Seventeen Hours into the First 100 Hour Legislative Marathon: 2 Down, 4 To Go
WASHINGTON Only a week has passed since the 110th Congress took their seats and southern Maryland's Steny H. Hoyer is leading the charge to complete an aggressive legislative To-Do List during the first 100 hours. On Jan. 3, Hoyer announced six key pieces of legislation that House Democrats want to see enacted during this time frame. They include: implement the 9/11 Commission recommendations, increase the minimum wage, expand stem cell research, allow negotiation for lower prescription drug costs, cut interest rates on student loans, and end subsidies for big oil and invest in renewable energy.
Just yesterday, H.R. 2, the Fair Minimum Wage Act of 2007, passed on the floor with bipartisan support--82 of 202 Republicans voted for the bill. The act will increase the federal minimum wage from $5.15 to $7.25 an hour over the next two years. Maryland already has a state minimum wage of $6.15 per hour.
The Democrats are right on schedule according to the timeline they released on Jan. 3. Today House Majority Leader Hoyer spoke on the House Floor in support of H.R. 3, the Stem Cell Research Enhancement Act of 2007. Below are his remarks as prepared for delivery:
Mr. Speaker, today, for the third consecutive day in this 110th Congress, the new Democratic Majority in the House is considering very important legislation that will pass on a bipartisan basis.
On Tuesday, we passed legislation implementing the 9/11 Commission recommendations by a vote of 299 to 128. Yesterday, we passed a long-overdue increase in the federal minimum wage by a vote of 315 to 116. And today, we will pass H.R. 3 the Stem Cell Research Enhancement Act of 2007' legislation offered again by the gentlewoman from Colorado (Ms. DeGette) and the gentleman from Delaware (Mr. Castle).
Mr. Speaker, it is not a bold prediction to say that this legislation will pass today, because this House approved identical legislation last May by a vote of 238 to 194, with 50 Republicans joining 187 Democrats and one Independent. The Senate passed the bill by a vote of 63 to 37, before the President vetoed it in July.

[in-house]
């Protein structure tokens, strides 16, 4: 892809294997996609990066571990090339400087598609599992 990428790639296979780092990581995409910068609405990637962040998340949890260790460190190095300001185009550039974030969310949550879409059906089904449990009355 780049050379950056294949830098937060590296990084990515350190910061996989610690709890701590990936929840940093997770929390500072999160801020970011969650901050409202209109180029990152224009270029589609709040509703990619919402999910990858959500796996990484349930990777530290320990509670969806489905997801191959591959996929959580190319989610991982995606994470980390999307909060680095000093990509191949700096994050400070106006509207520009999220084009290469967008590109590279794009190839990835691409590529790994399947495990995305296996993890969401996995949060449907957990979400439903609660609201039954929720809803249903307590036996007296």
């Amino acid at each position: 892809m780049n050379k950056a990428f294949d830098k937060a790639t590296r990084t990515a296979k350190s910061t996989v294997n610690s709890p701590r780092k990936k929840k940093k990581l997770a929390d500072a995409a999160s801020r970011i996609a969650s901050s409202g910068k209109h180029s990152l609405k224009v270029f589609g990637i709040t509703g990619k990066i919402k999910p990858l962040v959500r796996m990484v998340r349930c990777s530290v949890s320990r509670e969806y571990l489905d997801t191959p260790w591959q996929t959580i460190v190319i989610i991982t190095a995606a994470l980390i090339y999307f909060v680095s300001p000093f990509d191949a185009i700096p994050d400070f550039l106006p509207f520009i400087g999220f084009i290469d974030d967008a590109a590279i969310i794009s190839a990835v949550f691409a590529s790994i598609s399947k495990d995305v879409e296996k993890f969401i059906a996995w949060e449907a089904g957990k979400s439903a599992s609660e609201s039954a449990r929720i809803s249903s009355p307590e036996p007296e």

In short, the DeGette-Castle bill would increase the number of embryonic stem cell lines eligible for federally funded research. Current policy limits the use of federal funds for research only to those stem cell lines that existed when President Bush issued an executive order on August 9, 2001.
This policy severely restricts the potential for life-saving breakthroughs because only 22 of those 78 stem cell lines are available for research and a vast majority of those 22 lines are aged, contaminated or have been developed through obsolete methods.
It cannot be stressed enough: This legislation only authorizes federal research funds for stem cell lines generated from embryos that would otherwise be discarded by fertility clinics.
I believe this legislation does not seek to destroy life it seeks to preserve life. In fact, former Senate Majority Leader, Dr. Bill Frist, who formerly opposed this legislation but now supports it, has stated: I strongly believe . . . that embryonic stem cells uniquely hold specific promise for some therapies and potential cures that adult stem cells cannot provide.
I believe we have a moral obligation to provide our scientific community with the tools it needs to save lives, and this legislation accomplishes exactly that.
Now, we understand this is a difficult issue for many Americans and that it raises many questions that humanity has yet to adequately answer. That is why this legislation also directs the Department of Health and Human Services and the National Institutes of Health to issue ethical guidelines that will ensure the highest standards of scientific investigation.
Mr. Speaker, this legislation enjoys the overwhelming support of Members of this Congress and the American people many of whom are affected by diseases such as ALS, Alzheimers and Parkinsons and injuries of the spinal cord and nervous system.
This legislation represents the hope of millions of Americans who are waiting for us to take action. I strongly urge my colleagues to support this bill, as they have before. And I urge the President to reconsider his veto when this bipartisan legislation reaches his desk.